But can we maybe agree that although sometimes irrational, a fear of heights and a fear of bugs are pretty understandable? Heights are bad because they can kill you if you fall off of them. Some bugs have poisonous stingers, and it's safest to just hate them all, even the tame ones that crawl around my bathtub in eastern Ontario. And even when those fears manifest themselves in silly ways, like being afraid of slipping through impossible-to-slip-through cracks, at least we know those fears have their base in something rational from an evolutionary perspective. Heights and venom = death.

But a fear of balloons is stupid, guys. Maybe some of you are also afraid of balloons and I'm really sorry about that and it probably sucks a lot for you. I honestly don't judge and I'll try and respect your fear by not popping balloons in your face. But you have to know, though, right? I just admitted it about my fear of tiny Canadian bugs, so don't be shy. Even though it's your own fear, you have to know it's fucking stupid. You have to know that balloons are actually harmless. Sure, it sucks when they pop unexpectedly because there's a loud bang and it can make you jump and spill your red wine all over yourself. But that's it. That's all that's going to happen. Unless you're walking across a tightrope seventy feet in the air and there are balloons everywhere and you're scared one will pop and make you lose your balance and die, then there's no reason to be afraid of balloons. And I promise there were no tightropes on the 17th floor.

So when Penelope told me about her debilitating and life-altering balloonophobia, I said that it wasn't a problem, we didn't need balloons for the doors. But secretly, I was hating her a little bit for being my Social Committee partner. Because why, Penelope? Why? Why on earth would you volunteer for a decorating job if you are afraid of balloons? Balloons are part of decorations, end of story. It would be like taking a job at a pancake restaurant and then revealing that you're afraid of spatulas. Or securing a job at a tent factory and admitting you crumple in the face of zippers. Or getting a gig in porn and then informing the producer that comically oversized dildos give you the creepies.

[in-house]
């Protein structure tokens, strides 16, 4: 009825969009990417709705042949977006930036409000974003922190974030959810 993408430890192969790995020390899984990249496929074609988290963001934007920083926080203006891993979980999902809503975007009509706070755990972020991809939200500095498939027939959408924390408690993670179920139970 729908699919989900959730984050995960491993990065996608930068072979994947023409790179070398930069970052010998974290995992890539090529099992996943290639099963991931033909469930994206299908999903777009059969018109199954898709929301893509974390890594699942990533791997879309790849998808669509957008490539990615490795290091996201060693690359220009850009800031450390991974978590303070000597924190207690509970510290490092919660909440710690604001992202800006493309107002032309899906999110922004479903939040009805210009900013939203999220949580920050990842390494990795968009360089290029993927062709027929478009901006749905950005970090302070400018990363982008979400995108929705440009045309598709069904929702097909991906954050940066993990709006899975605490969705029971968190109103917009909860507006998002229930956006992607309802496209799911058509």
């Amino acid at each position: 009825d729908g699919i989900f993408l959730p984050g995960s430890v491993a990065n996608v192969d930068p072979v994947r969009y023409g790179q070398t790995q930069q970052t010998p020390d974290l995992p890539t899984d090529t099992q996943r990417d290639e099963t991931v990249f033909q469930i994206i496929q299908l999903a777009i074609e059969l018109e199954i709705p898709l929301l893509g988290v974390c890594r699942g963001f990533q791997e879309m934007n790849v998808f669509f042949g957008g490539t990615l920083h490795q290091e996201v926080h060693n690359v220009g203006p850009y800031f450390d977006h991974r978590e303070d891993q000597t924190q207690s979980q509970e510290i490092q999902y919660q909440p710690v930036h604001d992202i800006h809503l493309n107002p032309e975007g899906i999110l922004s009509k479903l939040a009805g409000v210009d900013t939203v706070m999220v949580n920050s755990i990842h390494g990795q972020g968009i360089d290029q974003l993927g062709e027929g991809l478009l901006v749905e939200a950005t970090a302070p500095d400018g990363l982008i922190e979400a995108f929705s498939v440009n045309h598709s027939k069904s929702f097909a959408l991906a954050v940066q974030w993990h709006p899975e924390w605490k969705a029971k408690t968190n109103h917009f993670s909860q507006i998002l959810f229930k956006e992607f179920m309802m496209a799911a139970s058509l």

Penelope, you were making things difficult for me.

The first birthday rolled around a week or two later, and she and I got together to discuss what to use to decorate the door. We didn't have much of a budget for fancy Party Mart decals, so we bought some streamers from the dollar store. We considered a "happy birthday" sign that we could switch between doors when appropriate, but that seemed inefficient for a college dorm where drunken idiots are likely to run around stealing things and stuffing them into their underwear or whatever it is that drunken idiots do - you'll have to ask me when I'm drunk - and we didn't want to have to buy multiple signs. We decided we would just make our own signs on our computers and print them off.